She had been sitting on her bed, praying with her eyes closed, and her room was dimly lit – only her bedside lamp was on. Suddenly she was aware that her room was filled with light, and wondered for a moment if one of her parents had come to speak with her and had turned her light on. She wearily opened her eyes and stood up, but what met her gaze surprised her so much that she immediately sat down again. Her light had not been turned on and her parents had not entered the room – instead, there was a tall man with dark hair, dark eyes and bright white clothes half standing, half sitting on her windowsill. He had a very friendly face, and smiled warmly at Meg. Light seemed to be coming from him somehow, and she wondered where he had come from and how he came to be in her bedroom, right there in her parents’ house. She knew that no brand of washing powder could make his white jeans and t-shirt shine the way his did, and something about him made her feel strangely comfortable – though she was still a little shocked at his sudden appearing.

Meg stammered, “wh-wh-who… Who are you?” She felt her hands and her knees trembling as she stared at the stranger, and curiosity burned within her. He told her not to be afraid, and although she found his voice comforting, it did not satisfy her curiosity but intensified it. “Why are you here?” Meg asked the stranger. He smiled, and told her that he had been sent from God to have a chat with her. His smile widened as he spoke of God’s excitement at her prayers, and the way He would bend over to listen every time she thought about Him, or spoke to Him, or mentioned Him to people – and how God would count down the minutes until her evening prayer times, in happy anticipation just like a small child waiting for the curtain to open in the theatre. Meg didn’t know how to respond. She knew that God heard her prayers – why would she keep on praying if she did not believe that she would be heard – but she had never imagined that God might actually look forward to hearing from her. This inspired her to try to remember to pray more throughout each day, and to make more of an effort to include God in her conversations and her activities – knowing now that He really liked it even though she rarely felt eloquent and couldn’t pray with long words like the leaders of the synagogues did.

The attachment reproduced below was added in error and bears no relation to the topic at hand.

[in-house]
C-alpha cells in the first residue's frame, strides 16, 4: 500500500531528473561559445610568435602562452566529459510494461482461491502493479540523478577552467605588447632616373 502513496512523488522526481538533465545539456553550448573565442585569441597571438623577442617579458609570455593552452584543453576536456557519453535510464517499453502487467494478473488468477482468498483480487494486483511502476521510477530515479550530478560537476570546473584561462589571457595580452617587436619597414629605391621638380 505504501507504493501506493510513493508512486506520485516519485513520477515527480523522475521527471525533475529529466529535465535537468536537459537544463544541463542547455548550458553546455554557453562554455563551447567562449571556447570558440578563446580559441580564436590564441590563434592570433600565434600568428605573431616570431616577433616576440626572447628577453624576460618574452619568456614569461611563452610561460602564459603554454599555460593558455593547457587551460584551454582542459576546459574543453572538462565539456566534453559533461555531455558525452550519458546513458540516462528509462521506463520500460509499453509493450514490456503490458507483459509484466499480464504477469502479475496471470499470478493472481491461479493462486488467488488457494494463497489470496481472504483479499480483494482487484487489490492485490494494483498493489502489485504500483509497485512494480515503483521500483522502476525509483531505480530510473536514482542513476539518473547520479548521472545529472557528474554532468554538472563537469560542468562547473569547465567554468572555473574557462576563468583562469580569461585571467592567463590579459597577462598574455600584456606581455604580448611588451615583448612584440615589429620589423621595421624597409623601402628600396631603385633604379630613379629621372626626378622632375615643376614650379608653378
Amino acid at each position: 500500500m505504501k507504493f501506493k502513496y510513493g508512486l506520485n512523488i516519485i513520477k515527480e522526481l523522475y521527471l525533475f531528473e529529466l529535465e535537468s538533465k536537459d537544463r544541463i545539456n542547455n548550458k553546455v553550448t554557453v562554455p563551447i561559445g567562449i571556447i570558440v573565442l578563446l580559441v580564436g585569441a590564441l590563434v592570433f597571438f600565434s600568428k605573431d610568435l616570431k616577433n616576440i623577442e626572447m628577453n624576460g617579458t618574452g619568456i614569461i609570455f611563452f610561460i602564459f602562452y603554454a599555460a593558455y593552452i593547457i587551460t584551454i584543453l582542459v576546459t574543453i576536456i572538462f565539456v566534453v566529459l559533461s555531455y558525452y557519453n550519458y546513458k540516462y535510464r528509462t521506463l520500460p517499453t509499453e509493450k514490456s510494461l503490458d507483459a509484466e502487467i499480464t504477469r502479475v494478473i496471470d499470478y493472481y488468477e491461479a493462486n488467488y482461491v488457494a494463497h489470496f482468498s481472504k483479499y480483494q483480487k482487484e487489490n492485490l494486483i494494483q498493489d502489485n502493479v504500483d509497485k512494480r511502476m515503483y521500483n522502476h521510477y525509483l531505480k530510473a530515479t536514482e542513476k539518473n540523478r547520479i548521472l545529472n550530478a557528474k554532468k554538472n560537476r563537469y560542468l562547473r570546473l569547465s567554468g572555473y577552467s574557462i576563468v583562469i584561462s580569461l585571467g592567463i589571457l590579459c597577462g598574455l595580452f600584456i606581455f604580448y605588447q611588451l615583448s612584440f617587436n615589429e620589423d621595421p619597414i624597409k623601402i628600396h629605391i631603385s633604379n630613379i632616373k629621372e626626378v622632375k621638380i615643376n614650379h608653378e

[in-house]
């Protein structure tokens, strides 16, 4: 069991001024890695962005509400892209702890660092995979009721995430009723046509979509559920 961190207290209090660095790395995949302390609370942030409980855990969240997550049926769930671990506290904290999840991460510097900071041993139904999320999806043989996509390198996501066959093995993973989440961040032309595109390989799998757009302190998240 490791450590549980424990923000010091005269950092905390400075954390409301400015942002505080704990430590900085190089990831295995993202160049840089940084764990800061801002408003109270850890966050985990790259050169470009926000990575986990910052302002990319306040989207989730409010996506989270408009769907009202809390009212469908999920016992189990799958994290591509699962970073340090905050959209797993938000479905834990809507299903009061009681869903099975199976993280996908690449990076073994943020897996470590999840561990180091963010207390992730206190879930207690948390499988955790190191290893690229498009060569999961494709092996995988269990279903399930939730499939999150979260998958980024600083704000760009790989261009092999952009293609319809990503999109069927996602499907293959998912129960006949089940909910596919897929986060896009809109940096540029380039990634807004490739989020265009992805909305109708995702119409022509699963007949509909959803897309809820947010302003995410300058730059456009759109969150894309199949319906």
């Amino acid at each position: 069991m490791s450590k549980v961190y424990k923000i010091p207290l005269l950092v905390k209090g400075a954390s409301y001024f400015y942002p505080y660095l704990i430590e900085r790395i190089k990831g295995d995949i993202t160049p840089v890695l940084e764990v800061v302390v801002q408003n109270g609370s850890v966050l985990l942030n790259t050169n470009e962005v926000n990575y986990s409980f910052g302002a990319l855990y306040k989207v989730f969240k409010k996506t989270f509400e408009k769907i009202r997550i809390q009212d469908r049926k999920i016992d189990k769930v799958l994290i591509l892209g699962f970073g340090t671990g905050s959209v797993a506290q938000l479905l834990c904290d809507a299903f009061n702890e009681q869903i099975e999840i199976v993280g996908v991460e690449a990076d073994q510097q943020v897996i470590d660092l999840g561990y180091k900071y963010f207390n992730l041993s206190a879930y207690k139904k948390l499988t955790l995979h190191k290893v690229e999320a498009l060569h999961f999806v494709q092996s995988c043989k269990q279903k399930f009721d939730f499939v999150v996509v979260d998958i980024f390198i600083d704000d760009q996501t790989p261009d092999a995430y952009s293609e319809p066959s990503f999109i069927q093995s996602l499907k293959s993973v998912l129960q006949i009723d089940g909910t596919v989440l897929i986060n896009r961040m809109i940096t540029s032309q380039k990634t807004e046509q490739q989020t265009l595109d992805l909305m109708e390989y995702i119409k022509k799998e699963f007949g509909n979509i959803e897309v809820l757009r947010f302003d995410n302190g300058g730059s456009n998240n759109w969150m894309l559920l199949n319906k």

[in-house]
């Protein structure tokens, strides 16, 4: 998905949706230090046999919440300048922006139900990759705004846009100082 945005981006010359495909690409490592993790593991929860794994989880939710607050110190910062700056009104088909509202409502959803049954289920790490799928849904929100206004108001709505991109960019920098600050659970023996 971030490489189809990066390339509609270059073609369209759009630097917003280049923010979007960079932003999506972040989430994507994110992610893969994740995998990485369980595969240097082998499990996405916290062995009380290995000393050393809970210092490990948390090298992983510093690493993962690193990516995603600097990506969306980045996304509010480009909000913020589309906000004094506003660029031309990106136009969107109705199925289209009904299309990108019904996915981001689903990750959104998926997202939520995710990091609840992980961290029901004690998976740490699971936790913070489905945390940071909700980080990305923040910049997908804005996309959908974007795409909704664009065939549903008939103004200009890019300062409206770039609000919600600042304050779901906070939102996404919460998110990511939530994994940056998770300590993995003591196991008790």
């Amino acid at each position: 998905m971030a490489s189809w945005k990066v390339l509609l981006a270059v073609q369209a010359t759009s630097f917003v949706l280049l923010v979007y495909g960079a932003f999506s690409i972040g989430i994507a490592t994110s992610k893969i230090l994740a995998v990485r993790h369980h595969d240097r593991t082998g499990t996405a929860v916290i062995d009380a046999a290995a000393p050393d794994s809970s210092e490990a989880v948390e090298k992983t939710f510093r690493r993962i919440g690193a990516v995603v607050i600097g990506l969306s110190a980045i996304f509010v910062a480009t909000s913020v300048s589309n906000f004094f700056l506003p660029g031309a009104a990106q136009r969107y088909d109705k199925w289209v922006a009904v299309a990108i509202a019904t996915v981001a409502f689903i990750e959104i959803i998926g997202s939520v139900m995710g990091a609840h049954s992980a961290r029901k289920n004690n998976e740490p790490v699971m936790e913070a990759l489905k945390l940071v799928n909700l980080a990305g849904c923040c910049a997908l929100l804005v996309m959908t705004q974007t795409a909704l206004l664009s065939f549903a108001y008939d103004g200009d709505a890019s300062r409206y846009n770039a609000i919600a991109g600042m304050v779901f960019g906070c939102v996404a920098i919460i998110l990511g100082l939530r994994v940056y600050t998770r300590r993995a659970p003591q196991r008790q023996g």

But curiosity remained. “You came all this way just to tell me that God hears me?” The man walked over and sat at the foot of her bed. “Meg,” he began, “God has a unique task for you. He has tasked you in the past with standing up for what you believe in, and even sharing your faith with others – and you have done as He wanted.” Meg was puzzled, but listened eagerly as the man continued.”He did not even need to tell you to do it – somehow, you just knew to do what was right, and your love for Him led you. But now He is asking you to do something much more difficult. It will be very painful for you at times, and terrifying at times. Your friends will reject you. Your family will be put to shame. But ultimately, God will be honoured. Meg… Are you willing?”